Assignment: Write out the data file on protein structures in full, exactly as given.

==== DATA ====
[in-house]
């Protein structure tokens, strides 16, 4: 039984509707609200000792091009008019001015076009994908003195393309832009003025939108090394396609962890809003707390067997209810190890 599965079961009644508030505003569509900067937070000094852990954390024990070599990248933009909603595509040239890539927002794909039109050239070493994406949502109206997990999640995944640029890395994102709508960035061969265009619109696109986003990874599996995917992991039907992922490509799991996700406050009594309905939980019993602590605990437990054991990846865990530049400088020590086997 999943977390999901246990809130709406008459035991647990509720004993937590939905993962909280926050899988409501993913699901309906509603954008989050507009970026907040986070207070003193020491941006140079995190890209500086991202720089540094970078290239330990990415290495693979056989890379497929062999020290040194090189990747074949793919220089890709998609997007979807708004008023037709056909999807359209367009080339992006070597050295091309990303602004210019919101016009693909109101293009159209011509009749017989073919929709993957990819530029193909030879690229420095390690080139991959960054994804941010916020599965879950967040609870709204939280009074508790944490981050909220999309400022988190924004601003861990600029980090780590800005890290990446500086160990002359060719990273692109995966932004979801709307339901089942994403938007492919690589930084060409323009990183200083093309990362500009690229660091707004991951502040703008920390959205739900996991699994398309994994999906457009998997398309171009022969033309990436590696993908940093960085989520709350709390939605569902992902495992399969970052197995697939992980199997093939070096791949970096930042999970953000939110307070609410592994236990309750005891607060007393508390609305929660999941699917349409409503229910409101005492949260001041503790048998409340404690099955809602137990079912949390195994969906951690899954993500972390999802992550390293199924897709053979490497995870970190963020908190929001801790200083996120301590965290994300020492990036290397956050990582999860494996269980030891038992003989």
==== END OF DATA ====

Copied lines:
[in-house]
């Protein structure tokens, strides 16, 4: 039984509707609200000792091009008019001015076009994908003195393309832009003025939108090394396609962890809003707390067997209810190890 599965079961009644508030505003569509900067937070000094852990954390024990070599990248933009909603595509040239890539927002794909039109050239070493994406949502109206997990999640995944640029890395994102709508960035061969265009619109696109986003990874599996995917992991039907992922490509799991996700406050009594309905939980019993602590605990437990054991990846865990530049400088020590086997 999943977390999901246990809130709406008459035991647990509720004993937590939905993962909280926050899988409501993913699901309906509603954008989050507009970026907040986070207070003193020491941006140079995190890209500086991202720089540094970078290239330990990415290495693979056989890379497929062999020290040194090189990747074949793919220089890709998609997007979807708004008023037709056909999807359209367009080339992006070597050295091309990303602004210019919101016009693909109101293009159209011509009749017989073919929709993957990819530029193909030879690229420095390690080139991959960054994804941010916020599965879950967040609870709204939280009074508790944490981050909220999309400022988190924004601003861990600029980090780590800005890290990446500086160990002359060719990273692109995966932004979801709307339901089942994403938007492919690589930084060409323009990183200083093309990362500009690229660091707004991951502040703008920390959205739900996991699994398309994994999906457009998997398309171009022969033309990436590696993908940093960085989520709350709390939605569902992902495992399969970052197995697939992980199997093939070096791949970096930042999970953000939110307070609410592994236990309750005891607060007393508390609305929660999941699917349409409503229910409101005492949260001041503790048998409340404690099955809602137990079912949390195994969906951690899954993500972390999802992550390293199924897709053979490497995870970190963020908190929001801790200083996120301590965290994300020492990036290397956050990582999860494996269980030891038992003989």